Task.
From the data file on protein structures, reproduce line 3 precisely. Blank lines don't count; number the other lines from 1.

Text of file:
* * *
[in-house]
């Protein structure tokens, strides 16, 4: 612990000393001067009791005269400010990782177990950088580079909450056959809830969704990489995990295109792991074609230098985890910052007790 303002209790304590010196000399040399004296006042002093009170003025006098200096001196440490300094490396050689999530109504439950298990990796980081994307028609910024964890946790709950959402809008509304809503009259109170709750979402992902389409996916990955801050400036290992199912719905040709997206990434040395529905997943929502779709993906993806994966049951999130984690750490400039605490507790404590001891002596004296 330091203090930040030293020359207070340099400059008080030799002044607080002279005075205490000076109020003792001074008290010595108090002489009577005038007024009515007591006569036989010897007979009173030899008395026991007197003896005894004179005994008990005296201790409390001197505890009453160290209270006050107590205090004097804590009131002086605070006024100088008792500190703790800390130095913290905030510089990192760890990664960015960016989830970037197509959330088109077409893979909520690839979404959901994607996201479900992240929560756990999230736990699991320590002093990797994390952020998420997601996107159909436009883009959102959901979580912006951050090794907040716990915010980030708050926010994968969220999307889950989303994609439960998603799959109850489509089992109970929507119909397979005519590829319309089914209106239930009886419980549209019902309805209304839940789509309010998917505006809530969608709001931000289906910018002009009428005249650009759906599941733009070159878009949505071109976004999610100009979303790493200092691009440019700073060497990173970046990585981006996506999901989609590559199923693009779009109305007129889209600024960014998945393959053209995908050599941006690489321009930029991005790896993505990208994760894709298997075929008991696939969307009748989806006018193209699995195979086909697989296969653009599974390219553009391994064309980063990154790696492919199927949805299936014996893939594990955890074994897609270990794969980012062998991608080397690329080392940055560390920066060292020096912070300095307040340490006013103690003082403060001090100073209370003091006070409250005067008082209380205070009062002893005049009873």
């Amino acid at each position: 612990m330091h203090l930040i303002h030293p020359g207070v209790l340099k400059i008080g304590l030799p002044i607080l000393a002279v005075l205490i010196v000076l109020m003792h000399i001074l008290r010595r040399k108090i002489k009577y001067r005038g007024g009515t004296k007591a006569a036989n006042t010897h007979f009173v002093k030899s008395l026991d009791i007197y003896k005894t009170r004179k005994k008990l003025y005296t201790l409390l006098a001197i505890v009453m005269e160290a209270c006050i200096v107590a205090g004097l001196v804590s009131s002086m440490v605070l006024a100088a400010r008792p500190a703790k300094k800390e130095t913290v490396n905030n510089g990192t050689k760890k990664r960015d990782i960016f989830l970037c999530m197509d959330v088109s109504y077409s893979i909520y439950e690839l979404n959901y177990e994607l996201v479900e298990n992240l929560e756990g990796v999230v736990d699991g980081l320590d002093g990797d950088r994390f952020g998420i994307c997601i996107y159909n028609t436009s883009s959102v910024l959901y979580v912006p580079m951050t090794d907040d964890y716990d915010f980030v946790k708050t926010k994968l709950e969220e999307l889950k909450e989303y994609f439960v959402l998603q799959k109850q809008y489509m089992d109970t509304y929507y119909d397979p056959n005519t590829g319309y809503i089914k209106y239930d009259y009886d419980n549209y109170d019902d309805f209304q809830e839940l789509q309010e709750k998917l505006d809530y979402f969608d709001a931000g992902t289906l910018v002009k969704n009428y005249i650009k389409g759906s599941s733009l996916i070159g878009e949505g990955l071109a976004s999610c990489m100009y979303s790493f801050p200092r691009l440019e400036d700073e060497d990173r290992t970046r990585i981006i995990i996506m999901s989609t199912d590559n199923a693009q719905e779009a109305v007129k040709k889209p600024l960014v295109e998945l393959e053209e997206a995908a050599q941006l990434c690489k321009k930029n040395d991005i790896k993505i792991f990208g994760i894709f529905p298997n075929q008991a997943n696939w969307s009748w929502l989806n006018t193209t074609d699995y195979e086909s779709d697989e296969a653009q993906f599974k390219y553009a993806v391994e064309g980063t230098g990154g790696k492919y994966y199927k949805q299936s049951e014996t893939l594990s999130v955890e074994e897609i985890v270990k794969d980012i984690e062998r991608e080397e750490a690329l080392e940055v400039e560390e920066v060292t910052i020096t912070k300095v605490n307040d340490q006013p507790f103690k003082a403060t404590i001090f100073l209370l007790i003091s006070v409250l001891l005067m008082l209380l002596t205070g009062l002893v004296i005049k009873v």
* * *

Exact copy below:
């Amino acid at each position: 612990m330091h203090l930040i303002h030293p020359g207070v209790l340099k400059i008080g304590l030799p002044i607080l000393a002279v005075l205490i010196v000076l109020m003792h000399i001074l008290r010595r040399k108090i002489k009577y001067r005038g007024g009515t004296k007591a006569a036989n006042t010897h007979f009173v002093k030899s008395l026991d009791i007197y003896k005894t009170r004179k005994k008990l003025y005296t201790l409390l006098a001197i505890v009453m005269e160290a209270c006050i200096v107590a205090g004097l001196v804590s009131s002086m440490v605070l006024a100088a400010r008792p500190a703790k300094k800390e130095t913290v490396n905030n510089g990192t050689k760890k990664r960015d990782i960016f989830l970037c999530m197509d959330v088109s109504y077409s893979i909520y439950e690839l979404n959901y177990e994607l996201v479900e298990n992240l929560e756990g990796v999230v736990d699991g980081l320590d002093g990797d950088r994390f952020g998420i994307c997601i996107y159909n028609t436009s883009s959102v910024l959901y979580v912006p580079m951050t090794d907040d964890y716990d915010f980030v946790k708050t926010k994968l709950e969220e999307l889950k909450e989303y994609f439960v959402l998603q799959k109850q809008y489509m089992d109970t509304y929507y119909d397979p056959n005519t590829g319309y809503i089914k209106y239930d009259y009886d419980n549209y109170d019902d309805f209304q809830e839940l789509q309010e709750k998917l505006d809530y979402f969608d709001a931000g992902t289906l910018v002009k969704n009428y005249i650009k389409g759906s599941s733009l996916i070159g878009e949505g990955l071109a976004s999610c990489m100009y979303s790493f801050p200092r691009l440019e400036d700073e060497d990173r290992t970046r990585i981006i995990i996506m999901s989609t199912d590559n199923a693009q719905e779009a109305v007129k040709k889209p600024l960014v295109e998945l393959e053209e997206a995908a050599q941006l990434c690489k321009k930029n040395d991005i790896k993505i792991f990208g994760i894709f529905p298997n075929q008991a997943n696939w969307s009748w929502l989806n006018t193209t074609d699995y195979e086909s779709d697989e296969a653009q993906f599974k390219y553009a993806v391994e064309g980063t230098g990154g790696k492919y994966y199927k949805q299936s049951e014996t893939l594990s999130v955890e074994e897609i985890v270990k794969d980012i984690e062998r991608e080397e750490a690329l080392e940055v400039e560390e920066v060292t910052i020096t912070k300095v605490n307040d340490q006013p507790f103690k003082a403060t404590i001090f100073l209370l007790i003091s006070v409250l001891l005067m008082l209380l002596t205070g009062l002893v004296i005049k009873v």